Sunday, February 7, 2010

Water at core of climate change impacts: experts

Reuters: The main impact of climate change will be on water supplies and the world needs to learn from past cooperation such as over the Indus or Mekong Rivers to help avert future conflicts, experts said on Sunday.

Desertification, flash floods, melting glaciers, heatwaves, cyclones or water-borne diseases such as cholera are among the impacts of global warming inextricably tied to water. And competition for supplies might cause conflicts. "The main manifestations of rising temperatures...are about water," said Zafar Adeel, chair of UN-Water which coordinates work on water among 26 U.N. agencies.

"It has an impact on all parts of our life as a society, on natural systems, habitats," he told Reuters in a telephone interview. Disruptions may threaten farming or fresh water supplies from Africa to the Middle East. "Therein lies the potential for conflicts," he said. Shortage of water, such as in Darfur in Sudan, has been a contributing factor to conflict.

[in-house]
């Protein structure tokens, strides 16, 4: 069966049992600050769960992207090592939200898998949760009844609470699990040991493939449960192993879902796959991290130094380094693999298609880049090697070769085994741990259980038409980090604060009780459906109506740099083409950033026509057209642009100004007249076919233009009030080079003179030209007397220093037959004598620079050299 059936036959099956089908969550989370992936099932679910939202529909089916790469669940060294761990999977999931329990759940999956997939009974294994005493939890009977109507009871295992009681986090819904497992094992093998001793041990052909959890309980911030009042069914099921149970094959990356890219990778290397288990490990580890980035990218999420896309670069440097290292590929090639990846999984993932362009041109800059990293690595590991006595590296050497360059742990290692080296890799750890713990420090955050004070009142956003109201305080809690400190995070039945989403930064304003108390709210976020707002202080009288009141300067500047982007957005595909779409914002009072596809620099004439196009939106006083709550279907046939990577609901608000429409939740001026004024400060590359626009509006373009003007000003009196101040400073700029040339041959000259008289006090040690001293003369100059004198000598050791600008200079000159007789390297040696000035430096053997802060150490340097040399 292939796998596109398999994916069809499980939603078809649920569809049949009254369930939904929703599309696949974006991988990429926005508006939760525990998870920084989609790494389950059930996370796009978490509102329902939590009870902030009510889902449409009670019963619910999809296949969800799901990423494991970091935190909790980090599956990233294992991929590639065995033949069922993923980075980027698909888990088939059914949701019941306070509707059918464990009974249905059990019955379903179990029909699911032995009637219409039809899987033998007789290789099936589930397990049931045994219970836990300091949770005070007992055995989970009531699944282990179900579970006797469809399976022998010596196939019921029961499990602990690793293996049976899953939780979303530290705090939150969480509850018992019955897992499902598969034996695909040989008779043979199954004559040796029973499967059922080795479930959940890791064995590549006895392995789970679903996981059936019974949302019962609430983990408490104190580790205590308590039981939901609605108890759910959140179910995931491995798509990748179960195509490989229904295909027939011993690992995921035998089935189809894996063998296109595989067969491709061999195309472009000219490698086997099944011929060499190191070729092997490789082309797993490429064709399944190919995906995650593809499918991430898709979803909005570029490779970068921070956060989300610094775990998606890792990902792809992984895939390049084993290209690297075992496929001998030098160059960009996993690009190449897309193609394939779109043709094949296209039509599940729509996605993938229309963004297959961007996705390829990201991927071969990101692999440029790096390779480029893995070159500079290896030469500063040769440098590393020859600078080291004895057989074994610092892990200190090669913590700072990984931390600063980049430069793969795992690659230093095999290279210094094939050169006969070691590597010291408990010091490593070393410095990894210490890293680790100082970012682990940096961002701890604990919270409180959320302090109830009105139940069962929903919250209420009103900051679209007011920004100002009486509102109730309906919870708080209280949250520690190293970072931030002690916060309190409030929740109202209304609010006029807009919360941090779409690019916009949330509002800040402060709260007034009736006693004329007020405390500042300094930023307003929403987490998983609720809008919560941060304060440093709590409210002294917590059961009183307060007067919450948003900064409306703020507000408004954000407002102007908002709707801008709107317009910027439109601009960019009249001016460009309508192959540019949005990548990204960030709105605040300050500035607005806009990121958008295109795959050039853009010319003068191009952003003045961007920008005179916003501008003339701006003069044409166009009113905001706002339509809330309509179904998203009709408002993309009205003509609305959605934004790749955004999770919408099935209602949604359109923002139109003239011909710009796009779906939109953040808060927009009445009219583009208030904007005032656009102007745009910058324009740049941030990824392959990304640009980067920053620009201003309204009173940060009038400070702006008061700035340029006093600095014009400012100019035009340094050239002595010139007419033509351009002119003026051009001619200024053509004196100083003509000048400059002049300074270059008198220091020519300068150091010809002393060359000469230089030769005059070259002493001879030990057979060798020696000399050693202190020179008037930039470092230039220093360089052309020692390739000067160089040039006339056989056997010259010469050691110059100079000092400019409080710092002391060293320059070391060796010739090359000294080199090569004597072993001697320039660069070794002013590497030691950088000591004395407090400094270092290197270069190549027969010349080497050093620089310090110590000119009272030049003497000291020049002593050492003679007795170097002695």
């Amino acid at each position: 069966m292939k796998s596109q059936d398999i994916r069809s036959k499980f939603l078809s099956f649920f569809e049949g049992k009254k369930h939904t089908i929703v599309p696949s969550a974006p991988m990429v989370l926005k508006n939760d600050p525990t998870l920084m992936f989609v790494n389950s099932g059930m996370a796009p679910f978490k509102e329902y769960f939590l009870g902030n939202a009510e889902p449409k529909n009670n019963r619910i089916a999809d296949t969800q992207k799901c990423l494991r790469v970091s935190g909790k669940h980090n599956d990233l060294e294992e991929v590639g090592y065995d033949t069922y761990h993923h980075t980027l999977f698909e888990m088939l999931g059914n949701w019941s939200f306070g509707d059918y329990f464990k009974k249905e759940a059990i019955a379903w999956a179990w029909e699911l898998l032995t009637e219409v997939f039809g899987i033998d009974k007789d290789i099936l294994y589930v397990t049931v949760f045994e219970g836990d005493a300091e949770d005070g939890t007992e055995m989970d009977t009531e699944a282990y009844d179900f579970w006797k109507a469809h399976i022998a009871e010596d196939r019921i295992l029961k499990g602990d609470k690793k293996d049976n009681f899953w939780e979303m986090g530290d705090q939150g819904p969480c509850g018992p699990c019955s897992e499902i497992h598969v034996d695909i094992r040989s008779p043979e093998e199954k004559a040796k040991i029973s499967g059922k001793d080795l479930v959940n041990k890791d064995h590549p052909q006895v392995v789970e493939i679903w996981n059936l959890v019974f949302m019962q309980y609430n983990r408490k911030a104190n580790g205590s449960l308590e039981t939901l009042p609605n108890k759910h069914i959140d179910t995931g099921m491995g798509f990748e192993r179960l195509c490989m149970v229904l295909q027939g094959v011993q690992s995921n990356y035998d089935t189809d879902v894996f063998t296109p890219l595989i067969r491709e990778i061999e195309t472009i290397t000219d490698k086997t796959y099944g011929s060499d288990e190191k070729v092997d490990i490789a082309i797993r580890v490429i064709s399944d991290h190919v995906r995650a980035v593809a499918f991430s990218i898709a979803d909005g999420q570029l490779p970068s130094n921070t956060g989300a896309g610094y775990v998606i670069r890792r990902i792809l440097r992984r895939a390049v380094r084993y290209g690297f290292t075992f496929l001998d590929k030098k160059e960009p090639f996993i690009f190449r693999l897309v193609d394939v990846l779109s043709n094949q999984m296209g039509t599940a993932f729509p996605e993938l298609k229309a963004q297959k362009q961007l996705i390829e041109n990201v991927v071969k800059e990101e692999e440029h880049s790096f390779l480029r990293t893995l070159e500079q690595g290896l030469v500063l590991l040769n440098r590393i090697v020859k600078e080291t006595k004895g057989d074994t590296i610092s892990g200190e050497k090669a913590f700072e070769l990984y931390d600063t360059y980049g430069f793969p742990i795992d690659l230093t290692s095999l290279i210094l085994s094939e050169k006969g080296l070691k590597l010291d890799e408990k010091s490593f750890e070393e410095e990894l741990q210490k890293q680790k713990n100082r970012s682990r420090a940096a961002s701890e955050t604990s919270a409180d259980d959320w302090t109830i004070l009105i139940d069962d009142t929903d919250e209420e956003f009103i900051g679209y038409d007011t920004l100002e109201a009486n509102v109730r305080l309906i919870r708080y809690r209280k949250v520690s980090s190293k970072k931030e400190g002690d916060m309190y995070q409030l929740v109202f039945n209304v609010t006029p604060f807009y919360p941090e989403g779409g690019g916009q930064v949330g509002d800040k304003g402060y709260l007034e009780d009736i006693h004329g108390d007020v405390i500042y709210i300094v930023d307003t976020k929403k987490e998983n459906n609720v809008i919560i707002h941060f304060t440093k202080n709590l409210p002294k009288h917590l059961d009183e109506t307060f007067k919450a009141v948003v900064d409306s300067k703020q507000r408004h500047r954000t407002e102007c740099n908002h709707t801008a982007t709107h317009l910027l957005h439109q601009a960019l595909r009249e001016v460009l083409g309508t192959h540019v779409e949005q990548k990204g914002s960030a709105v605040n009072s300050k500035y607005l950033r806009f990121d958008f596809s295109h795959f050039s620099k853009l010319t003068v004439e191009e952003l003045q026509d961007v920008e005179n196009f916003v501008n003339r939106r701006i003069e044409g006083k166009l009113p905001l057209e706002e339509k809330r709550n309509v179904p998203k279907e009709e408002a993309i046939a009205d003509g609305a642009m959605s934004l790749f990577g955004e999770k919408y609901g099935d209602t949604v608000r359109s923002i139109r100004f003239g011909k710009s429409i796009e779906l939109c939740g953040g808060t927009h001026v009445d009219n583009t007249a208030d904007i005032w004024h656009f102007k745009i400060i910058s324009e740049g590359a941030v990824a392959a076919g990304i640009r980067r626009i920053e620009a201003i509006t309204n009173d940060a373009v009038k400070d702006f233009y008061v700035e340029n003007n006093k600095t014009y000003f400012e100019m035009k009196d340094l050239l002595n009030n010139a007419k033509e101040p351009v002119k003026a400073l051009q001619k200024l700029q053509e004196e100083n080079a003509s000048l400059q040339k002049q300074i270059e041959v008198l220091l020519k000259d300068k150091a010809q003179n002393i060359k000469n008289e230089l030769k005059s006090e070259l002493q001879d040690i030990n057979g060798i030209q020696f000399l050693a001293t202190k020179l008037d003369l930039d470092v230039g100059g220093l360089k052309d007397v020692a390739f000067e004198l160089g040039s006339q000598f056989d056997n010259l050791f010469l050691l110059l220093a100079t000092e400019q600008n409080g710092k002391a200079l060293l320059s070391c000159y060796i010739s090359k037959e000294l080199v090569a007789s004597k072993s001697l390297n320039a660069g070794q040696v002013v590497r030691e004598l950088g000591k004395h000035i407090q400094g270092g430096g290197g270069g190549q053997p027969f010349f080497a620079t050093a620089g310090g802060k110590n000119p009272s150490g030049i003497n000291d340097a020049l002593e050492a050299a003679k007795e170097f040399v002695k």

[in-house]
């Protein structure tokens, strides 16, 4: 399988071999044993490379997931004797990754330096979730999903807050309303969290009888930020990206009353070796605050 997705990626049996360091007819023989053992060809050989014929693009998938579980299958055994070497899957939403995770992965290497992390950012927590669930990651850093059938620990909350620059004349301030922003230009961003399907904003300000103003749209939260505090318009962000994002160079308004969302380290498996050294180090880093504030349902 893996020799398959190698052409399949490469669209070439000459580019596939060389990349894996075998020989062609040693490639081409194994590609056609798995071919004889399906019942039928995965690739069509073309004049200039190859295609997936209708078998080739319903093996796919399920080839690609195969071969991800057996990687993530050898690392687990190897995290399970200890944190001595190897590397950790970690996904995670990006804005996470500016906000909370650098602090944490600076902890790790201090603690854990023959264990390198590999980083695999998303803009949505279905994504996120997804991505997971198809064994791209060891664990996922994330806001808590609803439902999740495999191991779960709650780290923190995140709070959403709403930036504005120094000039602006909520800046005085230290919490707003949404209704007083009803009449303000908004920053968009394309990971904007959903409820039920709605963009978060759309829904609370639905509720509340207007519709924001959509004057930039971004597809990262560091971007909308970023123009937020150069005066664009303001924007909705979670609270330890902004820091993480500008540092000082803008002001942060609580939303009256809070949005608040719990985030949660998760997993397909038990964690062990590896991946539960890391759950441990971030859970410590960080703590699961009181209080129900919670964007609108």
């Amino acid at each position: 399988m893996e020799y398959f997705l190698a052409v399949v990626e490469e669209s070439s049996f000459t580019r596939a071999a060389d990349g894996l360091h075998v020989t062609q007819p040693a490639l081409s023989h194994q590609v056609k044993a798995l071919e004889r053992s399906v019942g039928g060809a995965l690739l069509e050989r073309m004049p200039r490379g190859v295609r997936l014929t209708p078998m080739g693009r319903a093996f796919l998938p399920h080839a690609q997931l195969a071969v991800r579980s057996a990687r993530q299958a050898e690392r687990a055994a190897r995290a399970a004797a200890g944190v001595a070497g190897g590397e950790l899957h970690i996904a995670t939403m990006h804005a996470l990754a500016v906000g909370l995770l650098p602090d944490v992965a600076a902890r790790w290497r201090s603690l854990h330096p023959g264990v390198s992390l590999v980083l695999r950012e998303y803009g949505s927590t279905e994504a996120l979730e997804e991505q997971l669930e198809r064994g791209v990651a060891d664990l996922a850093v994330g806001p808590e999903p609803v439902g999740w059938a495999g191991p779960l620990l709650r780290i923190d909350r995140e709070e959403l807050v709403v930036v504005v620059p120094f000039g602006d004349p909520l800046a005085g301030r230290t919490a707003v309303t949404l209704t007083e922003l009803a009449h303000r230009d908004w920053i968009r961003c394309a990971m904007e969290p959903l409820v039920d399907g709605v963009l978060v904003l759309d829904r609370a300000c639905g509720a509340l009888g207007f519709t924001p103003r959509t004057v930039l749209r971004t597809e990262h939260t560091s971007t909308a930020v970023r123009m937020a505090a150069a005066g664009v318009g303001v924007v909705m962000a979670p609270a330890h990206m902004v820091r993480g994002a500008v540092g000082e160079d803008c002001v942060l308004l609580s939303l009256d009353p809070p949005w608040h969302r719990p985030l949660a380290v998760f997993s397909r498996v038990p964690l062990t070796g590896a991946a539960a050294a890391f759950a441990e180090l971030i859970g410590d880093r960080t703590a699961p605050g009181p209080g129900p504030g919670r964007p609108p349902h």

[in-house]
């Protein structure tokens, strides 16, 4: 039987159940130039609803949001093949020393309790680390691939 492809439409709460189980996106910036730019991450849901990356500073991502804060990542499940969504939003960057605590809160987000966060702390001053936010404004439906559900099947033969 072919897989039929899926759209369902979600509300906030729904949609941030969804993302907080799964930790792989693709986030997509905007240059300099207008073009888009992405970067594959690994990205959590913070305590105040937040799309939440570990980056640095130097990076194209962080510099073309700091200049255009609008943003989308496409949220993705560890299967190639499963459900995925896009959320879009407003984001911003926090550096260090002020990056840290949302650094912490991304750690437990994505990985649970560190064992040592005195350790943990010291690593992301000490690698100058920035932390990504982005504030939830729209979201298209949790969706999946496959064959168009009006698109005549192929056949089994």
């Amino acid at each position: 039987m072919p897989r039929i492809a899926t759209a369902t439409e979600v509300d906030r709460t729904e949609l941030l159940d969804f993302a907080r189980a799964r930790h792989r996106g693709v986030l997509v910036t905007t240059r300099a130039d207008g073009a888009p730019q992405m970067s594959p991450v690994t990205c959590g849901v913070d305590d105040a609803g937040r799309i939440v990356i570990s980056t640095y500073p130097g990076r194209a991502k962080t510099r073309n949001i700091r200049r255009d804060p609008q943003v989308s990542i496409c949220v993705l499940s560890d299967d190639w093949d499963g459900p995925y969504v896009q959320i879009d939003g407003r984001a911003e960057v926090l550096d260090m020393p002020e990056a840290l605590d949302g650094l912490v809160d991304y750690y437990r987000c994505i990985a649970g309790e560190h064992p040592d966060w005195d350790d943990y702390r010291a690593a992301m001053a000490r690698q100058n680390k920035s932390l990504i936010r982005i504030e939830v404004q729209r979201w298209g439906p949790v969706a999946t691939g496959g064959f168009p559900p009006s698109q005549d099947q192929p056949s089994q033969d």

But Adeel said that water had often proven a route for cooperation. India and Pakistan have worked to manage the Indus River despite border conflicts and Vietnam, Thailand, Laos and Cambodia have cooperated in the Mekong River Commission.

"Water is a very good medium (for cooperation). It's typically an apolitical issue that can be dealt with," said Adeel, who is also director of the U.N. University's Canada-based Institute for Water, Environment and Health….

Water droplets on a leaf, shot by Jina Lee, Wikimedia Commons, under the Creative Commons Attribution ShareAlike 3.0 License

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